Support, opinion of support and psychological health among survivors of a natural disaster
Although formal intervention after disasters is recommended the evidence base for this is weak. Satisfaction with support after disasters is seldom investigated and the relation to psychological symptoms is unknown.
To investigate whether dissatisfaction with social and formalised support are associated with post-disaster psychological symptoms.
1505 Swedish survivors of the 2004 Indian Ocean tsunami responded to a questionnaire 14 months after the disaster, including General Health Questionnaire-12, Impact of Events Scale-Revised, Crisis Support Scale, and questions concerning the reception and appraisal of social and formalised support from health care, psychological services and insurance agencies. Disaster exposure and background factors were controlled for in the analyses.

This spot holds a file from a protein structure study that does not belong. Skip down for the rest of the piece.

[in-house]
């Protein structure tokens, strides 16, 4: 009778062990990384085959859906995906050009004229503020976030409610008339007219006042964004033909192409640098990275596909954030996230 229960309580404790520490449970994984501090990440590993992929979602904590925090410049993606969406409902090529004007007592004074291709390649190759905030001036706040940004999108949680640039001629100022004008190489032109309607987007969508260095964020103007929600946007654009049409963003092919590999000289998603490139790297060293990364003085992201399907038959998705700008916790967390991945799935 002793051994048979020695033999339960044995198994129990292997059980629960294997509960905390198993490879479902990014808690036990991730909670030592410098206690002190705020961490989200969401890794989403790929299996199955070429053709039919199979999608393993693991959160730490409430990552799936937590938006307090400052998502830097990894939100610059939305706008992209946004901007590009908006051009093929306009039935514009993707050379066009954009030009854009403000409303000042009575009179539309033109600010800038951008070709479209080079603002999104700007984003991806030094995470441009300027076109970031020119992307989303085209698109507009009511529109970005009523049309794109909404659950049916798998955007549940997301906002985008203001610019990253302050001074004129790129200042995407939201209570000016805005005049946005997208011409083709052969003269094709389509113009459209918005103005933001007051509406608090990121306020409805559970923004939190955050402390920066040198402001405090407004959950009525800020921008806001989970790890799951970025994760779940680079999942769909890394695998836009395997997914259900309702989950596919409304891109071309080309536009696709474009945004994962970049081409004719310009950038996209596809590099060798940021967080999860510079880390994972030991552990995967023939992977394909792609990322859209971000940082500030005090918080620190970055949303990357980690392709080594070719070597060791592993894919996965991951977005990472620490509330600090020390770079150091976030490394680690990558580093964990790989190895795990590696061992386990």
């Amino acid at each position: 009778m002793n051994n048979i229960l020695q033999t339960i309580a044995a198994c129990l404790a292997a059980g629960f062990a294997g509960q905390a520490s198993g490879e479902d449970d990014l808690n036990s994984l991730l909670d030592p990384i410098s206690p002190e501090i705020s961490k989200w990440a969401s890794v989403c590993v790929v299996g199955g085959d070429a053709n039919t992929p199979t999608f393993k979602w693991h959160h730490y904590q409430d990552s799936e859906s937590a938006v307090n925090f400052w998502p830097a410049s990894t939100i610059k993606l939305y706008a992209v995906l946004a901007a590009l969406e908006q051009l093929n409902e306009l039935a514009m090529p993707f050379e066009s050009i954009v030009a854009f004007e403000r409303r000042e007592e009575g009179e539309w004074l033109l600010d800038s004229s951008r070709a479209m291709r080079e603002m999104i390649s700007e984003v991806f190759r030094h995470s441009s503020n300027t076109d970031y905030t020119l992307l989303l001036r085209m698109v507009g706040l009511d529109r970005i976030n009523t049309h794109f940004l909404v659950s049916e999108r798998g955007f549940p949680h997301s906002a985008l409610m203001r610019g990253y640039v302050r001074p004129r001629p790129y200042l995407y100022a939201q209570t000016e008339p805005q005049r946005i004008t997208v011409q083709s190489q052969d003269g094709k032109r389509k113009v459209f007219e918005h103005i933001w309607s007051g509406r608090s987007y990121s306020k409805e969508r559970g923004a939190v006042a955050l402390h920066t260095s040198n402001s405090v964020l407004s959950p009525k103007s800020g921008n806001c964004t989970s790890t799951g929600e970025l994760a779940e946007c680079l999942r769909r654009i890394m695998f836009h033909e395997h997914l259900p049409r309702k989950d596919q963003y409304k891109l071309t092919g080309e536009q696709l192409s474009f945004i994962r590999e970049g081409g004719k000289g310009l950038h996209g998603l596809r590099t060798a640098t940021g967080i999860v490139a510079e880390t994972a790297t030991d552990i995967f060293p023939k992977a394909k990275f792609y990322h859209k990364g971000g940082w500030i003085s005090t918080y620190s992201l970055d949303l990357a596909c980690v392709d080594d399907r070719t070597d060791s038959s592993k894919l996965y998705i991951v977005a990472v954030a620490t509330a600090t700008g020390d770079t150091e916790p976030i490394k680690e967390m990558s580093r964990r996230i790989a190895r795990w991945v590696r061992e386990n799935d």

Reception of formalised support, but not social support, was associated with both psychological distress and posttraumatic stress. Dissatisfaction with social but not formalised support, with the exception of support from insurance agencies, was associated with psychological distress.
Social support and formalised support should in future studies be differentiated in order to improve preventive intervention efforts after disasters. The reporting of dissatisfaction with social support merits special attention, since this may indicate increased risk for psychological symptoms.
Lars Wahlström, PhD, MD
Hans Michélsen, Ast Prof, PsyD
Abbe Schulman, PhD, MD
Magnus Backheden, MS
Read about the Crisis and Disaster Psychology Unit.